I would really like to hear your thoughts. How do you feel about Facebook?  Do you like it? Hate it? Are  you one of those who has deleted your account? If so, why? What made you cut the thread?

Google+: initial thoughts, reactions, and a rant.

Thoughts and Opinions
Image representing Google as depicted in Crunc...

Image via CrunchBase

I’ve been on Google+ now for a week and have some opinions about it.  I will refrain from posting anything about Google+ on Facebook and Twitter anymore because I kind of feel like there is lukewarm reception to it. However, I do have some opinions and since this is my little corner of the intertubes I thought I’d post them here in case anyone was interested in my opinion.

So far I really like it. I am liking it a billion times more than Facebook. I am not sure if I like it better than Twitter yet.

I will come clean and say that I hate Facebook. I hate it with a fiery passion and I’ve hated it for a very long time. I hate it’s CEO. He is everything I can’t stand in a human being and when I look at his picture I, seriously, want to punch him in the nose. But that’s kind of beside the point. I really have always very much disliked the lack of privacy on Facebook. And Facebook’s attitude is something like, “Privacy doesn’t exist. Deal with it.” I have always disliked that when you post something on Facebook everyone on your friends’ list sees it. Maybe I don’t want my Christian friends seeing my posts about Zen Buddhism, you know? Maybe I don’t want my conservative friends seeing my liberal rants. Maybe I just don’t feel like fighting that battle. Because of this I tend to censor myself on Facebook. And, I don’t know. Maybe that’s o.k. But it’s also kind of boring. I like to let it all hang out sometimes. I like to speak my mind. But I also don’t want to offend other people. So there’s always been that weird dichotomy over there.

There is also this weird “worlds colliding” feature of the Facebook social experiment that has always made me VERY uncomfortable. I don’t know why. But I’ve just never liked it at all. I like having my professional life separate from my personal life.  Call my crazy. I have set the privacy levels so that certain people can’t see my wall, but that isn’t ideal at all. First of all, it excludes people. I don’t like excluding people. Also there are times when I do want those that I’ve excluded to see what I post but there is no easy way to allow them to.

I’ve stayed on Facebook, and will continue to stay on Facebook, because my friends are there. My friends are what make it tolerable and I would really miss them if I jumped ship. (most of)The people on Facebook are awesome. Facebook as a company and social networking site sucks.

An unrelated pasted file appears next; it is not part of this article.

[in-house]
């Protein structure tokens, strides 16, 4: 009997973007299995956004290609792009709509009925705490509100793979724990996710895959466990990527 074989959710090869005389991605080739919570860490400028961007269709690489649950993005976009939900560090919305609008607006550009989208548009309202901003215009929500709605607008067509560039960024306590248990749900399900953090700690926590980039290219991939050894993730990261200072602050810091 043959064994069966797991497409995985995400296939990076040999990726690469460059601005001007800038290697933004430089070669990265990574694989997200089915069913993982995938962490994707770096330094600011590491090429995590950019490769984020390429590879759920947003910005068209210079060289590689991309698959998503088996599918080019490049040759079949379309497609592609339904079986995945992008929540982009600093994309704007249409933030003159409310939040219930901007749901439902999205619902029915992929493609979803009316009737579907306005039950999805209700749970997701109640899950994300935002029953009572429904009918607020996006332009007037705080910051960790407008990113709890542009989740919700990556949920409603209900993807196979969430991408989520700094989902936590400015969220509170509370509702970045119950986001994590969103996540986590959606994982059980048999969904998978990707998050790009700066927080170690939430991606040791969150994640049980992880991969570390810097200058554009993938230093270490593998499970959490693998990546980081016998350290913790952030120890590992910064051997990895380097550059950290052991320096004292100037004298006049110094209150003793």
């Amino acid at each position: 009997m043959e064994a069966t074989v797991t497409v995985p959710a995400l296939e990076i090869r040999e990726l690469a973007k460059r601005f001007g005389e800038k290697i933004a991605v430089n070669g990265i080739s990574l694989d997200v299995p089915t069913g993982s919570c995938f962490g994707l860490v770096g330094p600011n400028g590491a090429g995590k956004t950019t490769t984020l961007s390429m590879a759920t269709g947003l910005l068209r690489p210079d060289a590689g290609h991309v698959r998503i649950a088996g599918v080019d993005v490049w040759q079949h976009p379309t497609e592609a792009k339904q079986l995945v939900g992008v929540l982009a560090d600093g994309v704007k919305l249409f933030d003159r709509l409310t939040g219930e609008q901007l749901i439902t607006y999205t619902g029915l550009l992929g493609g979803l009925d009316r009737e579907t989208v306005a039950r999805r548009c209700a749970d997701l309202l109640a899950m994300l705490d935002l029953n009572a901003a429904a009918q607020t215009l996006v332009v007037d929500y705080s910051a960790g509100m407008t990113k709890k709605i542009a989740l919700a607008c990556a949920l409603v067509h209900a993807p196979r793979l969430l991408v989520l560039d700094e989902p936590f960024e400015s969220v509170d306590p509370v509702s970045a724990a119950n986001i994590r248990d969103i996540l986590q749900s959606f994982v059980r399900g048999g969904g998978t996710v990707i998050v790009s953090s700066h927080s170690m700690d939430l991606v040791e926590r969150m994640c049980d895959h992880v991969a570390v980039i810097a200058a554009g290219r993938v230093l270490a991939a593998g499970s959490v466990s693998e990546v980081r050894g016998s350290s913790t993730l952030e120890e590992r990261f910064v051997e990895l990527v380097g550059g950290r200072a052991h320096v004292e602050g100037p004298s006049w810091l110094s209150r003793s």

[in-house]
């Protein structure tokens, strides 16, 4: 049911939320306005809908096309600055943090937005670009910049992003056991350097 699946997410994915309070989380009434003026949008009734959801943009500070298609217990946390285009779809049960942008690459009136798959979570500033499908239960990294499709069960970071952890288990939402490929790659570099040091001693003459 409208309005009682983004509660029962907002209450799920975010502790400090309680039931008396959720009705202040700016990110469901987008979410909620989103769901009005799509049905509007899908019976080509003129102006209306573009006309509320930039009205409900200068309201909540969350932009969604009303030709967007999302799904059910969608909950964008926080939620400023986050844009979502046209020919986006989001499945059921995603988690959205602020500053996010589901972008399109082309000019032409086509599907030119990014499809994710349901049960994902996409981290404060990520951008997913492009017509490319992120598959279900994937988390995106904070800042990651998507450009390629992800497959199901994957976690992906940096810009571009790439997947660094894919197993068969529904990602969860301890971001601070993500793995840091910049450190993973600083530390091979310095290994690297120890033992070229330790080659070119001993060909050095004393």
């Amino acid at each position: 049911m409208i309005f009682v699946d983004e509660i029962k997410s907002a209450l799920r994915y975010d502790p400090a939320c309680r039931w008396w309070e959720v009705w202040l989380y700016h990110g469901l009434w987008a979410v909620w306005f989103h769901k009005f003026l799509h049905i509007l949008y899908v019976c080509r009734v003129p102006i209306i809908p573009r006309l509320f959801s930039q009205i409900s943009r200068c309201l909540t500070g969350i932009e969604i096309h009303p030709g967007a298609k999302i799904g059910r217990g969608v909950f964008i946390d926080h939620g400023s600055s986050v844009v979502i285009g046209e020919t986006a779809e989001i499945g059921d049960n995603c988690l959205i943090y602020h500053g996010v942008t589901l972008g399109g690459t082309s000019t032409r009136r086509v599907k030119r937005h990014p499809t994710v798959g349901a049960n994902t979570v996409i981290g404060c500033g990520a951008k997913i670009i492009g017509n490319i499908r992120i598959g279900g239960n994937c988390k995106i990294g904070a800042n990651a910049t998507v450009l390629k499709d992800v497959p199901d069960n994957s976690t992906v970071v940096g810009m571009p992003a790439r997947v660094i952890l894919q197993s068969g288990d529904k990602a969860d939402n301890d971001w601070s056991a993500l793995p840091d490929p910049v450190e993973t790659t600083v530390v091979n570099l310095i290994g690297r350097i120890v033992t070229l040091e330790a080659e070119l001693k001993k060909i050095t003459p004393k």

So now Google+ has come along and guess what? They address these issues! And it is awesome. It is a breath of fresh air for me. Seriously. I saw the initial video where they introduced the “circles” feature and I felt a huge weight lift off my shoulders. This is what I’ve wanted from Facebook all along. For awhile I thought FB was going to do this because there is the ability to sort your friends into lists. But the process is so clunky and useless and unusable.

Circles are awesome. Very easy to use. Friends can belong to more than one circle, which is nice. For example, I have a “knitting” circle and a “library world” circle and a few of my friends belong to both as they are both knitters and librarians. I have a “friends” circle where I can post  personal stuff that the rest of the world could care less about.  I can post photos and updates about my knitting projects to my knitting circle and none of my other circles will see the updates.  I can also filter my stream so that I see only the circles I choose which makes the reading experience so much better. I don’t feel like I have to censor myself anymore because I get to choose who reads what updates. AND I get to choose what I read at any given time.

The one complaint that I have with circles is that I wish people would use them more effectively. I have quite a few connections on Google+ now and most of them are people I don’t know. I got hooked into the children’s literature world  which I’m very exicted about as a children’s librarian. It will be a good way to keep up with stuff going on in that industry. However, it is a very tight-knit online community and they are very freindly with each other (kind of like the online knitting community is). Some of my connections post personal things to all of their circles, thinking that everyone that follows them would be interested. However these personal posts really need be relegated to thier “friends” circle to keep from cluttering up the streams of those who are more interested in professional development.

This is a long post. And I kind of have more to say about it. I think I’ll cut it short for now and continue this on another day. There is lots more to say!